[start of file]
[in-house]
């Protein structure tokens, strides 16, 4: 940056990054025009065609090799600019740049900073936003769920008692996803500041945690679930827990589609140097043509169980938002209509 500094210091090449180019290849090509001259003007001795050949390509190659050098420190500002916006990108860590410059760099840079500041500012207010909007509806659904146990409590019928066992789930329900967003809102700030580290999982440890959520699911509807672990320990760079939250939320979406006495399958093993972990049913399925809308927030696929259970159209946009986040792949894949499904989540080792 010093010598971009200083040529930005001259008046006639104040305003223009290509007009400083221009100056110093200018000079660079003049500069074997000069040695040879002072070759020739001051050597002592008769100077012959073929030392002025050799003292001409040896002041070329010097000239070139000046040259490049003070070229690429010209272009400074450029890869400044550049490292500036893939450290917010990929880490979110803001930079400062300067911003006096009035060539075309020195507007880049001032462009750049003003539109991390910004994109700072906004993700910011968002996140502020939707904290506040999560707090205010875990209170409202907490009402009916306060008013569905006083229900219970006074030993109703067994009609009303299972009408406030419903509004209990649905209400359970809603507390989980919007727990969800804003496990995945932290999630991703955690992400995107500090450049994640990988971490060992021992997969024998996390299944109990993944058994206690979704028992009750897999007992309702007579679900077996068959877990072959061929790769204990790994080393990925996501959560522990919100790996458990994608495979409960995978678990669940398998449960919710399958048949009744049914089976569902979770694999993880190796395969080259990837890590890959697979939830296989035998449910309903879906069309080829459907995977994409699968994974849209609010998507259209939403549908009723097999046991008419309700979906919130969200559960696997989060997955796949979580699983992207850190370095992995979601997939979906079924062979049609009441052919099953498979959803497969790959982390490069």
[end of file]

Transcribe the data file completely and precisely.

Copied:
[in-house]
């Protein structure tokens, strides 16, 4: 940056990054025009065609090799600019740049900073936003769920008692996803500041945690679930827990589609140097043509169980938002209509 500094210091090449180019290849090509001259003007001795050949390509190659050098420190500002916006990108860590410059760099840079500041500012207010909007509806659904146990409590019928066992789930329900967003809102700030580290999982440890959520699911509807672990320990760079939250939320979406006495399958093993972990049913399925809308927030696929259970159209946009986040792949894949499904989540080792 010093010598971009200083040529930005001259008046006639104040305003223009290509007009400083221009100056110093200018000079660079003049500069074997000069040695040879002072070759020739001051050597002592008769100077012959073929030392002025050799003292001409040896002041070329010097000239070139000046040259490049003070070229690429010209272009400074450029890869400044550049490292500036893939450290917010990929880490979110803001930079400062300067911003006096009035060539075309020195507007880049001032462009750049003003539109991390910004994109700072906004993700910011968002996140502020939707904290506040999560707090205010875990209170409202907490009402009916306060008013569905006083229900219970006074030993109703067994009609009303299972009408406030419903509004209990649905209400359970809603507390989980919007727990969800804003496990995945932290999630991703955690992400995107500090450049994640990988971490060992021992997969024998996390299944109990993944058994206690979704028992009750897999007992309702007579679900077996068959877990072959061929790769204990790994080393990925996501959560522990919100790996458990994608495979409960995978678990669940398998449960919710399958048949009744049914089976569902979770694999993880190796395969080259990837890590890959697979939830296989035998449910309903879906069309080829459907995977994409699968994974849209609010998507259209939403549908009723097999046991008419309700979906919130969200559960696997989060997955796949979580699983992207850190370095992995979601997939979906079924062979049609009441052919099953498979959803497969790959982390490069």